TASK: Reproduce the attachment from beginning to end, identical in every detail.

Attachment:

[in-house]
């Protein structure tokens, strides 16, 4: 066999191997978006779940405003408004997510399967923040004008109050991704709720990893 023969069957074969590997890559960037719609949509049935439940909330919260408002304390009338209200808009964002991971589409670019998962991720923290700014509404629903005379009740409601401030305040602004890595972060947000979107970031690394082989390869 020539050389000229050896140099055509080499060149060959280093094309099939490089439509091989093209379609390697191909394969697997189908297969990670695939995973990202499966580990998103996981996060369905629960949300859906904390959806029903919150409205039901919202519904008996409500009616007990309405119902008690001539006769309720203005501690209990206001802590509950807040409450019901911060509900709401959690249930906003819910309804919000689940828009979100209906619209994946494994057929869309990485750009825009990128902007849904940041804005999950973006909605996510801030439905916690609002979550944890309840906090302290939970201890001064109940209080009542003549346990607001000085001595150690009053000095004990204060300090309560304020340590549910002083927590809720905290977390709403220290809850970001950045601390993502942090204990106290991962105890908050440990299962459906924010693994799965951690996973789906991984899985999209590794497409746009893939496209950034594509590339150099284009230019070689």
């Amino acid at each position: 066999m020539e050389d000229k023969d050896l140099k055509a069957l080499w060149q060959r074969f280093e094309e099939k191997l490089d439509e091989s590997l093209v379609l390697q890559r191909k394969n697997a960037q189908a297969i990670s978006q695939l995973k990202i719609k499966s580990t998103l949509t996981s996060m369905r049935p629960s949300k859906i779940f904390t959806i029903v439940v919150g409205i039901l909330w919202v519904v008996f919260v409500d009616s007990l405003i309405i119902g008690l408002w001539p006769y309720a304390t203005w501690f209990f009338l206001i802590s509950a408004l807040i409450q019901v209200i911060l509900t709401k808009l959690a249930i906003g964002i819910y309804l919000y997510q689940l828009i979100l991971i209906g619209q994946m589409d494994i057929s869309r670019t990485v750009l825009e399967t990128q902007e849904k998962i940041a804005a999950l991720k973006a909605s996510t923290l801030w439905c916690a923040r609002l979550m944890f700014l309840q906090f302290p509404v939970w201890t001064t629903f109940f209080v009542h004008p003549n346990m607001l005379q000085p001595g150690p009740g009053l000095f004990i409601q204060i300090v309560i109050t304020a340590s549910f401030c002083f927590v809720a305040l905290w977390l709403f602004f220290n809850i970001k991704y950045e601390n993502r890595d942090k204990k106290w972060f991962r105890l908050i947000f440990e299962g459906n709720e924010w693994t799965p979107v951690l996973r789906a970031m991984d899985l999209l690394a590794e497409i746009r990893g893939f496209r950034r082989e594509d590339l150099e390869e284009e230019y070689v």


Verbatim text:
[in-house]
């Protein structure tokens, strides 16, 4: 066999191997978006779940405003408004997510399967923040004008109050991704709720990893 023969069957074969590997890559960037719609949509049935439940909330919260408002304390009338209200808009964002991971589409670019998962991720923290700014509404629903005379009740409601401030305040602004890595972060947000979107970031690394082989390869 020539050389000229050896140099055509080499060149060959280093094309099939490089439509091989093209379609390697191909394969697997189908297969990670695939995973990202499966580990998103996981996060369905629960949300859906904390959806029903919150409205039901919202519904008996409500009616007990309405119902008690001539006769309720203005501690209990206001802590509950807040409450019901911060509900709401959690249930906003819910309804919000689940828009979100209906619209994946494994057929869309990485750009825009990128902007849904940041804005999950973006909605996510801030439905916690609002979550944890309840906090302290939970201890001064109940209080009542003549346990607001000085001595150690009053000095004990204060300090309560304020340590549910002083927590809720905290977390709403220290809850970001950045601390993502942090204990106290991962105890908050440990299962459906924010693994799965951690996973789906991984899985999209590794497409746009893939496209950034594509590339150099284009230019070689």
């Amino acid at each position: 066999m020539e050389d000229k023969d050896l140099k055509a069957l080499w060149q060959r074969f280093e094309e099939k191997l490089d439509e091989s590997l093209v379609l390697q890559r191909k394969n697997a960037q189908a297969i990670s978006q695939l995973k990202i719609k499966s580990t998103l949509t996981s996060m369905r049935p629960s949300k859906i779940f904390t959806i029903v439940v919150g409205i039901l909330w919202v519904v008996f919260v409500d009616s007990l405003i309405i119902g008690l408002w001539p006769y309720a304390t203005w501690f209990f009338l206001i802590s509950a408004l807040i409450q019901v209200i911060l509900t709401k808009l959690a249930i906003g964002i819910y309804l919000y997510q689940l828009i979100l991971i209906g619209q994946m589409d494994i057929s869309r670019t990485v750009l825009e399967t990128q902007e849904k998962i940041a804005a999950l991720k973006a909605s996510t923290l801030w439905c916690a923040r609002l979550m944890f700014l309840q906090f302290p509404v939970w201890t001064t629903f109940f209080v009542h004008p003549n346990m607001l005379q000085p001595g150690p009740g009053l000095f004990i409601q204060i300090v309560i109050t304020a340590s549910f401030c002083f927590v809720a305040l905290w977390l709403f602004f220290n809850i970001k991704y950045e601390n993502r890595d942090k204990k106290w972060f991962r105890l908050i947000f440990e299962g459906n709720e924010w693994t799965p979107v951690l996973r789906a970031m991984d899985l999209l690394a590794e497409i746009r990893g893939f496209r950034r082989e594509d590339l150099e390869e284009e230019y070689v």